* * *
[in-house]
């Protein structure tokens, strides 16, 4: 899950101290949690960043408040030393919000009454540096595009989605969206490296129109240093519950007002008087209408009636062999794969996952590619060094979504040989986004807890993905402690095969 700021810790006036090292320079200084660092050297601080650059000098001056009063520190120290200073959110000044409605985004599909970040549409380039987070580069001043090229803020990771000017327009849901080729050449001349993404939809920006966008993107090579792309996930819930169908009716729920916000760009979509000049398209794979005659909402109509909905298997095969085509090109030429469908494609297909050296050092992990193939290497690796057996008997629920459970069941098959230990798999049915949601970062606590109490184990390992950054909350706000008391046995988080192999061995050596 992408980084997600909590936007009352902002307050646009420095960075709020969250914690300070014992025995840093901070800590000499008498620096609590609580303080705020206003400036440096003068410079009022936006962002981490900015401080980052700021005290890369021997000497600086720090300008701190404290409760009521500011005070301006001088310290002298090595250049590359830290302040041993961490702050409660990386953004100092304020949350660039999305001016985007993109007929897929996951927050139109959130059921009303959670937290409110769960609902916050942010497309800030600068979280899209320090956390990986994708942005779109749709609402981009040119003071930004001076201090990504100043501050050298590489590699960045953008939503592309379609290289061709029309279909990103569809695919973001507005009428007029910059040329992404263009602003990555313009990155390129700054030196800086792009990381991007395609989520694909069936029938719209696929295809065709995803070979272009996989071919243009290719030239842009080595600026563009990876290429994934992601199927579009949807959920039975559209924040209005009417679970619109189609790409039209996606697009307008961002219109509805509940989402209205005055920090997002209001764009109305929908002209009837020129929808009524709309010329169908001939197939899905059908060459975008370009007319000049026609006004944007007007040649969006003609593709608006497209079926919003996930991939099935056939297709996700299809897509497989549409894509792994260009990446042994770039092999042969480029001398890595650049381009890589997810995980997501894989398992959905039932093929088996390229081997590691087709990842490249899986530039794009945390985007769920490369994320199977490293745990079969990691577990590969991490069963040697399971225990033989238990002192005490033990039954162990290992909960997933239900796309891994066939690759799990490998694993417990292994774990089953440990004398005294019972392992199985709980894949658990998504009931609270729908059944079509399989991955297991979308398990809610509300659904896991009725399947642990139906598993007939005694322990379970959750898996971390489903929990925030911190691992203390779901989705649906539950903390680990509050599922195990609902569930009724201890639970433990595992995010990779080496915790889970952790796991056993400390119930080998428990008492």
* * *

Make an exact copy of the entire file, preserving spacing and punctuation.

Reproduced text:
[in-house]
């Protein structure tokens, strides 16, 4: 899950101290949690960043408040030393919000009454540096595009989605969206490296129109240093519950007002008087209408009636062999794969996952590619060094979504040989986004807890993905402690095969 700021810790006036090292320079200084660092050297601080650059000098001056009063520190120290200073959110000044409605985004599909970040549409380039987070580069001043090229803020990771000017327009849901080729050449001349993404939809920006966008993107090579792309996930819930169908009716729920916000760009979509000049398209794979005659909402109509909905298997095969085509090109030429469908494609297909050296050092992990193939290497690796057996008997629920459970069941098959230990798999049915949601970062606590109490184990390992950054909350706000008391046995988080192999061995050596 992408980084997600909590936007009352902002307050646009420095960075709020969250914690300070014992025995840093901070800590000499008498620096609590609580303080705020206003400036440096003068410079009022936006962002981490900015401080980052700021005290890369021997000497600086720090300008701190404290409760009521500011005070301006001088310290002298090595250049590359830290302040041993961490702050409660990386953004100092304020949350660039999305001016985007993109007929897929996951927050139109959130059921009303959670937290409110769960609902916050942010497309800030600068979280899209320090956390990986994708942005779109749709609402981009040119003071930004001076201090990504100043501050050298590489590699960045953008939503592309379609290289061709029309279909990103569809695919973001507005009428007029910059040329992404263009602003990555313009990155390129700054030196800086792009990381991007395609989520694909069936029938719209696929295809065709995803070979272009996989071919243009290719030239842009080595600026563009990876290429994934992601199927579009949807959920039975559209924040209005009417679970619109189609790409039209996606697009307008961002219109509805509940989402209205005055920090997002209001764009109305929908002209009837020129929808009524709309010329169908001939197939899905059908060459975008370009007319000049026609006004944007007007040649969006003609593709608006497209079926919003996930991939099935056939297709996700299809897509497989549409894509792994260009990446042994770039092999042969480029001398890595650049381009890589997810995980997501894989398992959905039932093929088996390229081997590691087709990842490249899986530039794009945390985007769920490369994320199977490293745990079969990691577990590969991490069963040697399971225990033989238990002192005490033990039954162990290992909960997933239900796309891994066939690759799990490998694993417990292994774990089953440990004398005294019972392992199985709980894949658990998504009931609270729908059944079509399989991955297991979308398990809610509300659904896991009725399947642990139906598993007939005694322990379970959750898996971390489903929990925030911190691992203390779901989705649906539950903390680990509050599922195990609902569930009724201890639970433990595992995010990779080496915790889970952790796991056993400390119930080998428990008492």